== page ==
Worried, nervous and tense, Sally* arrived at Lush recently for what she thought was a “media training session” with me.
The session had been organised by her media and communications department because they felt she needed help to communicate more effectively both in live presentations and in the media. In the end, it was much more complex and went far deeper than that.
I’ve used the term “startled rabbit” on numerous occasions to describe how people look when they walk into the radio studio. This was definitely a startled rabbit moment. Sally entered the room looking anxious.
Three-and-a-half hours later, Sally walked out a changed person.
Change the way you communicate forever
This wasn’t just a case of handing out some textbook tips — we took a far deeper dive into whom Sally is as a person and what she wanted to achieve. This was one of those truly amazing sessions, where you see someone’s potential change before your very eyes. Obviously, we touched on some media techniques and how to best communicate certain messages. But Sally left with a skip in her step, knowing that she now had the inner confidence and knowledge to change the way she communicated forever. Why? She knew how to use pace, tone and language — and the way she looked and felt — to powerful effect. She could now use those tools to change everything in her life, both personally and professionally.
Nearly 30 years ago now I completed my Masters in Psychology from Edinburgh University. Not a day has gone by without me using that in some form, and today it seems more relevant than ever before. Like anything, the more you do, the more you understand — and with this scenario, simply recognising where Sally’s blocks and opportunities might lie made all the difference.
And the reason is very simple: So much of our effectiveness in business comes down to our inner confidence. I’ve seen enough examples over the years (whether that’s in one of the 25,000 interviews I’ve carried out or one of the more than 500 training sessions I’ve hosted) to know that those who have that inner confidence are aware of what is expected of them and are able to communicate so much more effectively.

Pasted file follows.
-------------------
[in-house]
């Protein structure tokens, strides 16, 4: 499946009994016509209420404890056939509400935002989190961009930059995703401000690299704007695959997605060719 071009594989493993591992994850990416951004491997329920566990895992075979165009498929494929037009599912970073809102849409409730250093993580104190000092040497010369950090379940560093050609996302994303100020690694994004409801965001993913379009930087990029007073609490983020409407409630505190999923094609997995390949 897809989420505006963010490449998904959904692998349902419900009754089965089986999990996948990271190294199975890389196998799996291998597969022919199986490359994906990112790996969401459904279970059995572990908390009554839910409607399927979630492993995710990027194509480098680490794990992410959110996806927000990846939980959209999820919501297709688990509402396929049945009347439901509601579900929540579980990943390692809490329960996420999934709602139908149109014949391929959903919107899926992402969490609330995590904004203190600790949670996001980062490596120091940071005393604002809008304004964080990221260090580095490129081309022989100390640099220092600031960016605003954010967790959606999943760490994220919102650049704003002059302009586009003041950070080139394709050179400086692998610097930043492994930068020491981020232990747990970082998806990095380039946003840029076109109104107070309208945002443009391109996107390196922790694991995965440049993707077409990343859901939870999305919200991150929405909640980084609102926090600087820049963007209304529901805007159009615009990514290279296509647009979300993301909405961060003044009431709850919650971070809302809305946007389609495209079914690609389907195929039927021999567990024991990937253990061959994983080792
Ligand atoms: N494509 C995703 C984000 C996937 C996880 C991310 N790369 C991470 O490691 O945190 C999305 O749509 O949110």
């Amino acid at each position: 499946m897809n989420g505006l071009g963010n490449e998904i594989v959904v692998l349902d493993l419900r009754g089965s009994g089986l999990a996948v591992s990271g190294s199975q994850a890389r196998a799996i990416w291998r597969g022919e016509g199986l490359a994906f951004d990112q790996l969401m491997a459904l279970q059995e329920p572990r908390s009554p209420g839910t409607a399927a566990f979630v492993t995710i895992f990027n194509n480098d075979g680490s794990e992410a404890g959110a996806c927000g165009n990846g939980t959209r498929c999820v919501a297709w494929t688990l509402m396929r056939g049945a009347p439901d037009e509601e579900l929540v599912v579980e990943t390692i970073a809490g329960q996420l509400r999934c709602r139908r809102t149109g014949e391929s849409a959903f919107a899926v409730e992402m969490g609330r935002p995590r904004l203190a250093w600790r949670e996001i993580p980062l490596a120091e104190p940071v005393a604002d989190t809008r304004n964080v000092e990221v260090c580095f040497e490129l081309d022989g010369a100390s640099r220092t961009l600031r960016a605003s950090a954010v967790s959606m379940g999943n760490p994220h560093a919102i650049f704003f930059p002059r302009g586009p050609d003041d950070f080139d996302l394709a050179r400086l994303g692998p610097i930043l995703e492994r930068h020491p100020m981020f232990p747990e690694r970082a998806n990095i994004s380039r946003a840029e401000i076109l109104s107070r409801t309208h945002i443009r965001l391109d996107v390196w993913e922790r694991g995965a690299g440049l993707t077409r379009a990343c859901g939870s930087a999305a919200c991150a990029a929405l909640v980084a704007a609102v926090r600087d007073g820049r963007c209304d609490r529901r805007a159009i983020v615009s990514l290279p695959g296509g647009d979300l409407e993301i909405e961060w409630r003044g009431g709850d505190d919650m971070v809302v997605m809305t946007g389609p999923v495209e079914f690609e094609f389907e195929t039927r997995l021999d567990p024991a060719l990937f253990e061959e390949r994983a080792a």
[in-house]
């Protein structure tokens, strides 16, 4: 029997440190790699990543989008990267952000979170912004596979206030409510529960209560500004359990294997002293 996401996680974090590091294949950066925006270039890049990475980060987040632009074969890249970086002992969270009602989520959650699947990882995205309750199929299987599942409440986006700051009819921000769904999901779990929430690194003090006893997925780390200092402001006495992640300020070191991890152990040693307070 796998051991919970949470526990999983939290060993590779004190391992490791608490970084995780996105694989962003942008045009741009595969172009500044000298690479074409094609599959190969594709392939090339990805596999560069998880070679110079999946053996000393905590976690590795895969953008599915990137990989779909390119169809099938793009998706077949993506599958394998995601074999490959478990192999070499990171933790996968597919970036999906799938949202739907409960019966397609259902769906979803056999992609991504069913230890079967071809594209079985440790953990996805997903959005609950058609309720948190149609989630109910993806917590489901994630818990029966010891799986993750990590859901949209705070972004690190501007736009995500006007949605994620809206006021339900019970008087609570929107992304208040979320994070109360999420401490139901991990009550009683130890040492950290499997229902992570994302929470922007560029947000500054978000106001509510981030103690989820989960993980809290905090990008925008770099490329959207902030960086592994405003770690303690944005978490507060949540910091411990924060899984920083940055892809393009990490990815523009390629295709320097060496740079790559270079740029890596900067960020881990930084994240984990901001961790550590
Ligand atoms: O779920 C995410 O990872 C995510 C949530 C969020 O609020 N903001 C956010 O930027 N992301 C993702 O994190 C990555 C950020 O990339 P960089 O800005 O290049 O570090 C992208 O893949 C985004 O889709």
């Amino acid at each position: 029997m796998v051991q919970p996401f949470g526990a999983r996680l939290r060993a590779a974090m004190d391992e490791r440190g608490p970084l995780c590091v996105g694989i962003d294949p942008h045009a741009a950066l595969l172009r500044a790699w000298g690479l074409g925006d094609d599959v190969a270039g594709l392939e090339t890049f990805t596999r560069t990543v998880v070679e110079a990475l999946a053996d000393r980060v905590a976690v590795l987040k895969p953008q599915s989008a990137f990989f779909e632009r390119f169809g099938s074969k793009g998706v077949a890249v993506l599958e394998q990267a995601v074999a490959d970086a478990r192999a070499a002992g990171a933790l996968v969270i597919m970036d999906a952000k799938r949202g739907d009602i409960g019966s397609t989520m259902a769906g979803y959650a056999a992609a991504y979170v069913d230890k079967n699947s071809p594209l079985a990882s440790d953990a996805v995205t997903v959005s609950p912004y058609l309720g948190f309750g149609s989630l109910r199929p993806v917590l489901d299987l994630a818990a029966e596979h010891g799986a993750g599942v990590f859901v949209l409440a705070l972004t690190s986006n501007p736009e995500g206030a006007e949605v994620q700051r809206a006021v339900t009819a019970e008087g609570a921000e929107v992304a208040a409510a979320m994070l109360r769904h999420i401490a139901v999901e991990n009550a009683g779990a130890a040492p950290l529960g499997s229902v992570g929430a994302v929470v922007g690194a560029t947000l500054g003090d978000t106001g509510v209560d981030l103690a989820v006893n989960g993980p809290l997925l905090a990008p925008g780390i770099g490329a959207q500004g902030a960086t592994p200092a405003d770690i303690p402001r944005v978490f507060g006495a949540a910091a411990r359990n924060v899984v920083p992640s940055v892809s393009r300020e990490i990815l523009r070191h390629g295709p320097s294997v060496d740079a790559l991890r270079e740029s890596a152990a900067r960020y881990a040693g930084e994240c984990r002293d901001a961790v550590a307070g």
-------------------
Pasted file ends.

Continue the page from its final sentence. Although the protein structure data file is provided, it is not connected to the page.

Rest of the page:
Smart communication skills are vital
Sadly, many people seem to be missing some really basic communication skills; namely, how to make great presentations and how to communicate with the media. Given that the majority of people I work with are in senior positions, the very idea they don’t have any training in that area is astonishing — especially given the importance of smart communication today. And yet, there is an assumption that just because you are in a senior position you must know how to do this well. Wrong!
When you’ve made a presentation, more than likely you’ve imitated others. You’ve seen how they put presentations together and then you’ve done your best to fit in. Generally speaking most of us are more comfortable when we don’t stand out, so we pick up all the bad habits of those who preceded us. And because employers see a pretty good performance, they don’t feel the need to develop those skills in their employees — even in their most senior ones.
The same can be said for dealing with the media. How on earth are you meant to know how to deliver prepared messages, stick to your agenda, tell stories, be concise, create a bridge out of awkward questions, and so on, without being taught? Just because you can hold a conversation does not mean you can handle the media.
And so it was with Sally. I could see this huge pressure on her shoulders when she walked in. She knew she was lacking the skills. But I knew she had the expertise and knowledge. My job was to bring this out in her, so that not only could she perform well for the media but she would become more effective communicating with colleagues, stakeholders, peers and other important groups, too.
It’s time to reprogram yourself to become more effective
I won’t detail the process here; it’s the outcome that’s important. With a little understanding and “reprogramming” — as is always the case — Sally’s eyes lit up, her whole demeanour changed, her tension subsided and her eagerness to get out there and perform became evident.
“I wish I’d been taught this twenty years ago,” she said. “My career would have been so different.”
I’d like to think there is a little magic at play: a deep understanding of what makes us what we are and what we might become. If all it takes is a few hours, what might you discover in Sally’s situation? Imagine a world where your inner confidence took you to places you’d never dreamed possible? Well, it does actually happen to some people.
If you’re interested in media and presentation training that can transform not just your career, but your inner confidence, contact the team at Lush Digital Media.
*Name has been changed.